The building blocks of Marco Rubio's faith

Friday, April 17, 2015
Michael F. Haverluck (

With his announcement Monday that he's officially joining the 2016 GOP presidential field, Marco Rubio's faith – and the underpinnings thereof – has become a hotter topic of interest and curiosity among prospective conservative and faith-based voters.

A Closer LookBorn to Cuban immigrants in Miami, Florida, the 43-year-old Republican senator's religious background spans from Catholicism to Mormonism to Protestantism — much of which he touched on in his 2012 book, An American Son: A Memoir.

Mormon background

Even though Rubio's upbringing began as a Catholic, he was once a serious practicing Mormon as a youth.

"Rubio's parents baptized him Catholic and he is now a practicing Catholic, but when he was 8, his family moved from South Florida to Las Vegas, where his mother attributed the wholesomeness of the neighborhood to the influence of the Mormon church," reports Religion News Service's Lauren Markoe. "Young Rubio was baptized again, this time in the Church of Jesus Christ of Latter-day Saints."

More than just a Mormon by name, Rubio was adamant about following the religion's precepts.

"He spent three years as a Mormon, upheld its teachings more enthusiastically than his parents, and chided his father for working as a bartender – a no-no for Mormons who abstain from alcohol," Markoe explains.

Southern Baptist or Catholic?

Even though Rubio proclaims himself and his family to be Catholic, he regularly attends a Southern Baptist megachurch.

"Rubio and his wife Jeanette often visit Miami's Christ Fellowship, a Southern Baptist congregation the couple appreciates for its strong preaching and children's programs," the RNS reporter explains. "Rubio has donated at least $50,000 to the church, which he attended almost exclusively from 2000 to 2004. But he now finds his religious home in Catholic churches in Washington, DC, and Florida."

While traditionally attending Sunday Mass, Rubio still makes it a point to fellowship on Saturday nights with a local Southern Baptist congregation.

"In his memoir, Rubio writes that he will go with his family to Christ Fellowship on Saturday nights, and Mass on Sundays at St. Louis Catholic Church," Markoe points out. "His children have received first Holy Communion."

Creation or evolution?

Despite his connection with Southern Baptists, Rubio ascribes to the secular account when it comes to the earth's origin.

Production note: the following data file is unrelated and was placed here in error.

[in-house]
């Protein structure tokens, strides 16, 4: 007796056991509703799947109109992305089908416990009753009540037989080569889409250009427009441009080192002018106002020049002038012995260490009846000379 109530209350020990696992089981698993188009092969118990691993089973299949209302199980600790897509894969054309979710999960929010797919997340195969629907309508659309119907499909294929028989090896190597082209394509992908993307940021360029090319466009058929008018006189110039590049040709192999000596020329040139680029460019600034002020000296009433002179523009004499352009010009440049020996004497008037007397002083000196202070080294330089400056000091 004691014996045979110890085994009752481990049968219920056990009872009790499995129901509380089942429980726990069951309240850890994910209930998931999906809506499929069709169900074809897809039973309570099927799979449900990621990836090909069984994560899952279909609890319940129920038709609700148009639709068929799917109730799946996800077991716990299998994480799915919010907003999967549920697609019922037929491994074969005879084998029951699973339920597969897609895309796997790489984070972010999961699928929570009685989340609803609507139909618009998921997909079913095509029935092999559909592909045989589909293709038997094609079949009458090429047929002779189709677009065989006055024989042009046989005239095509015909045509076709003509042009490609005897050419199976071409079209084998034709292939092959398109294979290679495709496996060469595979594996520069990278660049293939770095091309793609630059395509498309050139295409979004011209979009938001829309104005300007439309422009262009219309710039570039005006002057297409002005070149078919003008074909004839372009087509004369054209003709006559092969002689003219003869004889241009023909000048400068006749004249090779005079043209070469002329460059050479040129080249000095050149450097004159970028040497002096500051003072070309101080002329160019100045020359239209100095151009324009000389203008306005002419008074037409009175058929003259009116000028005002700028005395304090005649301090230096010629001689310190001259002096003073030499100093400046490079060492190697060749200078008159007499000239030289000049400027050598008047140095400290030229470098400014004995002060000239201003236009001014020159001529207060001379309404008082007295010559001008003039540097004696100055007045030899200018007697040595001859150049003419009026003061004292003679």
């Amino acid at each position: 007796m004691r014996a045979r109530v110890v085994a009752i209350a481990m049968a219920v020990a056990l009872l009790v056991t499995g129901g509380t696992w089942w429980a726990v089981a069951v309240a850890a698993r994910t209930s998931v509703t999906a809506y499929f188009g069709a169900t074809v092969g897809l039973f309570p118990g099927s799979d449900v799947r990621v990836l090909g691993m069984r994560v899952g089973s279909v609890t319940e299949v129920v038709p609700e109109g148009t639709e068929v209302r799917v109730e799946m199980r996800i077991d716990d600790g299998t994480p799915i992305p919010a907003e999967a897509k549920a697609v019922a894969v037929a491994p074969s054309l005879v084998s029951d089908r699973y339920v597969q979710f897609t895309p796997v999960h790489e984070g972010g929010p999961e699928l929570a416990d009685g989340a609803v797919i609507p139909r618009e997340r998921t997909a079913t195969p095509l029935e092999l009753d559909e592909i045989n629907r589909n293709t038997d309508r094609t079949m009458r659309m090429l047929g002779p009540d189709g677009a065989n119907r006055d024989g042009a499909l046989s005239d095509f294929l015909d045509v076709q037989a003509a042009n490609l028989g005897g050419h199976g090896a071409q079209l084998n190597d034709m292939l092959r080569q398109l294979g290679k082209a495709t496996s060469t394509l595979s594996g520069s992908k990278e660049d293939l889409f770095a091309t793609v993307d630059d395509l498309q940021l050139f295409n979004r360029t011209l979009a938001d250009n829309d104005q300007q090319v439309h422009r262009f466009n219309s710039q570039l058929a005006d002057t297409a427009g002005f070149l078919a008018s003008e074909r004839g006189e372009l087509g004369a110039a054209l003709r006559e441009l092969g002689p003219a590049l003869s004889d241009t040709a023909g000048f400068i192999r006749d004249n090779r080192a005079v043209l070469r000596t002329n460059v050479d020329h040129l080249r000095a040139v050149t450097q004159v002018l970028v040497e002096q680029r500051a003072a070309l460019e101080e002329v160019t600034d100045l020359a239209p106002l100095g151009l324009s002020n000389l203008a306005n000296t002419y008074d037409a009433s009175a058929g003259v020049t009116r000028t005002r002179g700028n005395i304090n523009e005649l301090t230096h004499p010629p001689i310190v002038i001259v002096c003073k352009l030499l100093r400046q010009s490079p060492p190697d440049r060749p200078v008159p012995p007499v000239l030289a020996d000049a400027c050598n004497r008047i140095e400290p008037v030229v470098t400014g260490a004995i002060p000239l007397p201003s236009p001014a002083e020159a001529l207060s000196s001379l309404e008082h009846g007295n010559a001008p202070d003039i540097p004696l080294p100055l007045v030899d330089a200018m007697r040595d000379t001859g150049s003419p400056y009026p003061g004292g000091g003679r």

Initially shying away from answering a question by GQ magazine asking, "How old do you think the earth is?," Rubio ended up declaring his belief in the secular evolutionary science taught in academia as fact.


"I'm not a scientist, man," he told the monthly magazine in 2012, attempting to evade the question. "I don't think I'm qualified to answer a question like that. At the end of the day, I think there are multiple theories out there on how the universe was created and I think this is a country where people should have the opportunity to teach them all."

Rubio followed up his answer by saving face with academia, the Leftist media and gap theorists.

"After much criticism, Rubio said that he knows the earth is 4.5 billion years old and that the fact is consistent with his belief that 'in the beginning, God created the heavens and the earth,'" Markoe said.

No friend of atheists?

Some have interpreted Rubio's past comments about faith and America as isolating himself from atheists.

At the 2012 Republican National Convention, when Rubio introduced Republican presidential candidate Mitt Romney, he emphasized the importance of faith in Americans' lives, which evidently rubbed many atheists the wrong way.

"We're bound together by common values [and] faith in our Creator is the most important American value of all," Rubio proclaimed to the conservative audience.

After the convention, a popular Catholic pundit analyzed Rubio's proclamation. "Rubio just ruled atheists out of being Americans," Andrew Sullivan wrote in his blog.

Foot inside both doors?

If Rubio had it his way, the practices of Catholic and Baptist churches would be integrated to get the "best" of both worlds ... so to speak. He expressed his love for how the teaching and fellowship at Christ Fellowship strengthened his relationship with Jesus Christ, but also noted that there are aspects about the Catholic Church that keep him anchored in his Catholic roots.

"I craved, literally, the Most Blessed Sacrament, Holy Communion, the sacramental point of contact between the Catholic and the liturgy of heaven," Rubio explained in his book. "I wondered why there couldn't be a church that offered both a powerful, contemporary [G]ospel message and the actual body and blood of Jesus."

Just over a decade ago, Rubio made the commitment to explore his Catholic faith even further by reading over the entire catechism.

"Every sacrament, every symbol and tradition of the Catholic faith is intended to convey, above everything else, the revelation that God yearns, too, for a relationship with you," Rubio asserted in his decision to stick with the Catholic Church.


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